Saving Mr. Banks is an entertaining if somewhat inaccurate portrayal of Walt Disney's efforts to make the book, Mary Poppins, written by P.L. Travers into a movie. Disney made a promise to his daughter, Diane, to make a Mary Poppins into movie. It would be a promise that would take him twenty years to fulfill because he didn't count on the calculated resistance of Pamela Lyndon Travers, author of the beloved children's novel. Walt Disney was a man accustomed to having things done his way, but he would have to wait twenty years to make his Mary Poppins movie. Saving Mr. Banks is about the process Disney and his company went through in collaboration with P.L. Travers to make Mary Poppins happen.
Saving Mr. Banks alternates between the present and the past; the present in which Mrs. Travers travels to and collaborates at Disney studios and the past as flashbacks about her life growing up in Allora. The movie opens with Pamela Travers reluctantly journeying to Los Angeles to meet Walt Disney with the intention of refusing to sign over the rights to the movie. When she does meet Disney, she refuses to sign over the rights, but does meet with the Sherman brothers, Robert and Richard, who are composing the songs for the musical. They find Mrs. Travers prickly and stubborn; she is critical of almost everything Disney has planned for the movie. Among her criticisms: the Banks house is too grand, Mary Poppins is not proper enough, she can't abide words like "supercalifragilisticexpialidocious" and the character of Mr. Banks is too severe. The Sherman brothers manage to win Pamela over to some degree with their song, Let's Go Fly A Kite!
In the midst of all this are P.L. Travers' recollections of her difficult childhood in Australia. In flashbacks she remembers her experiences as young Helen Goff (her real name) who adored her quirky father, Travers Goff. Helen's father moved the family from it's genteel existence in Maryborough, Queensland, Australia to the dusty, small town of Allora where he was to work in a bank. Helen was close to her father who told stories and encouraged her to develop her imagination. Her mother however, was left to struggle with the fallout from Travers Goff's drinking. After her mother considering suicide, her aunt arrives to bring some order to the Travers household.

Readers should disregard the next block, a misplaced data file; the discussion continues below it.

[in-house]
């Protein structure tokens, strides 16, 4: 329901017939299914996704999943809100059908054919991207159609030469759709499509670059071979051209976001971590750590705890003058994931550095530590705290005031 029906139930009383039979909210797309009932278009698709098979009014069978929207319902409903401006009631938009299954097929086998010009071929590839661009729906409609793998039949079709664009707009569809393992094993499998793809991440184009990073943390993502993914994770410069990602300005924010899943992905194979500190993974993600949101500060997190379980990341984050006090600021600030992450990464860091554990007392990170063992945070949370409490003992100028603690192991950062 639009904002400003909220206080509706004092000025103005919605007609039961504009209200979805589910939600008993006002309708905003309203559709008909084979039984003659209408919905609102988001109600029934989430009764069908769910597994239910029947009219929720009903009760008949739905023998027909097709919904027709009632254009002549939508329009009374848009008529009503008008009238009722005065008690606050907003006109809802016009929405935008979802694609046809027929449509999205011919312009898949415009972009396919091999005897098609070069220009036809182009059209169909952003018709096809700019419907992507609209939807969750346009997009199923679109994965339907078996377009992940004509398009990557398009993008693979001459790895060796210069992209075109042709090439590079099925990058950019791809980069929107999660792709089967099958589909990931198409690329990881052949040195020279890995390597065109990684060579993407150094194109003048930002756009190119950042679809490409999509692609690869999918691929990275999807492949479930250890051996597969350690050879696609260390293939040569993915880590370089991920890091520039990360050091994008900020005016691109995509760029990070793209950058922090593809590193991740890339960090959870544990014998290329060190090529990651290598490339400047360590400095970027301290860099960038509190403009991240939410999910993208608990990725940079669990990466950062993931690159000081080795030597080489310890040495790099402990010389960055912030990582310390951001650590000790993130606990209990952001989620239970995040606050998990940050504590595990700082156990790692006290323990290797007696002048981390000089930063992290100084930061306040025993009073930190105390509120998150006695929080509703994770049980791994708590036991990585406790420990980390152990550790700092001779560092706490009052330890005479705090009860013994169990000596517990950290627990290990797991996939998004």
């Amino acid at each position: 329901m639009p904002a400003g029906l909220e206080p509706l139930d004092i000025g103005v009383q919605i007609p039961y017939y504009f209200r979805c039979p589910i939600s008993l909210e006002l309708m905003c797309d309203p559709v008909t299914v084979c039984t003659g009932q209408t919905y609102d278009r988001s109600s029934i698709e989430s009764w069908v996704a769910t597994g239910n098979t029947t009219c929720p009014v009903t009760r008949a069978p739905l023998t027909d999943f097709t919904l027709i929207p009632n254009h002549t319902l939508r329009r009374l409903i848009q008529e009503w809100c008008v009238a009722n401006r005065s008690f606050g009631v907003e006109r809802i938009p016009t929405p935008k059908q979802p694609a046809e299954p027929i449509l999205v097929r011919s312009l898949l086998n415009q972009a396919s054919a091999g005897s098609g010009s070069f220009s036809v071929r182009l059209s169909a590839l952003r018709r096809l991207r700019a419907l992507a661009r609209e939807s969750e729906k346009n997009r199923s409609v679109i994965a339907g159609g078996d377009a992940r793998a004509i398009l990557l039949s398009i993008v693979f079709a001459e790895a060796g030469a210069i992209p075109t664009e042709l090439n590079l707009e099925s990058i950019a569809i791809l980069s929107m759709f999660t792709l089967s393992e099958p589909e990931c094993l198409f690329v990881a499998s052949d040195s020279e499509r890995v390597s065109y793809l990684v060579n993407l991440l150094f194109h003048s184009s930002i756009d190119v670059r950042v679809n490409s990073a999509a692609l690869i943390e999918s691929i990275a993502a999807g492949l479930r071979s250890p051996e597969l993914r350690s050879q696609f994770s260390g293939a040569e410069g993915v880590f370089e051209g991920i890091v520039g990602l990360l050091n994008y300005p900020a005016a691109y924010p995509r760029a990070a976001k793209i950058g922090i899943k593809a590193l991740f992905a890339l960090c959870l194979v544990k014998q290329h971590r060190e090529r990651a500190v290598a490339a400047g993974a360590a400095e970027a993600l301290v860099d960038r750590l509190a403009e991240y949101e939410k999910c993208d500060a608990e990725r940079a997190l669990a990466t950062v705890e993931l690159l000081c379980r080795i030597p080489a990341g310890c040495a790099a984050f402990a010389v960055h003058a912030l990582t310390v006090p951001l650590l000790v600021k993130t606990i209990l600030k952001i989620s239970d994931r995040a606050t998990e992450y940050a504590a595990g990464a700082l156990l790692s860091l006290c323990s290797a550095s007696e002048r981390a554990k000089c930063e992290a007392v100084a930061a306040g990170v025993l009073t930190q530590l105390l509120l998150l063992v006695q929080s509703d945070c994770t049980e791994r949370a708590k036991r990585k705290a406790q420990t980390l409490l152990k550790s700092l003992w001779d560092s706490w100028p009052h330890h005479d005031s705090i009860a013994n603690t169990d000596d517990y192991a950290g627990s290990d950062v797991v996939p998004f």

When Pamela flees Los Angeles and returns home to London with the rights still unsigned, Walt Disney reflects on what might have happened. He eventually seeks out Pamela in London and convinces her to let him make Mary Poppins.
It all makes for a heartwarming story about an obstreperous author who cares very much for the characters she created and who is convinced to let the lovable, charismatic Walt Disney make her book into a wonderful movie.
P.L. Travers is portrayed in Saving Mr. Banks as a quiet, lonely spinster but in fact her life was much more complicated and interesting. At the age of seventeen, according to biographer, Valerie Lawson, Pamela met Lawrence Campbell, an actor in London. She had hoped to become an actress in London, but it was eventually her writing that got her noticed. She also had a relationship with George William Russell, an Irish writer and poet. Pamela eventually lived for ten years with Madge Burnand in what was thought to be a lesbian relationship. At the age of forty, and unlikely to be married, Pamela decided to adopt a child. She adopted only one of twin boys, as advised by her astrologer. That boy, Camillus Hone was never told he was a twin nor that he was adopted, facts he later learned as an adult when he met his twin brother in a bar. All of this is something that Disney would not want in its film about a much loved children's movie.
However, this film did capture the frustration both the Sherman brothers and Walt Disney experienced in dealing with Pamela Travers. Although she seemed happy with Mary Poppins when it was released, as the years went by, Pamela became increasingly unhappy with the Disney movie version of her book and never agreed to it becoming a broadway musical.
Viewers will enjoy Emma Thompson's performance and she really is the star of this movie capturing the essence of P.L. Travers. Tom Hanks is a passable Walt Disney, effectively portraying his ever-present enthusiasm and positive outlook. Travers' chauffeur, "Ralph", played by Paul Giamatti was a compilation of several men who drove her around Los Angeles. An interesting look at the making of one of Disney's most popular classic movies.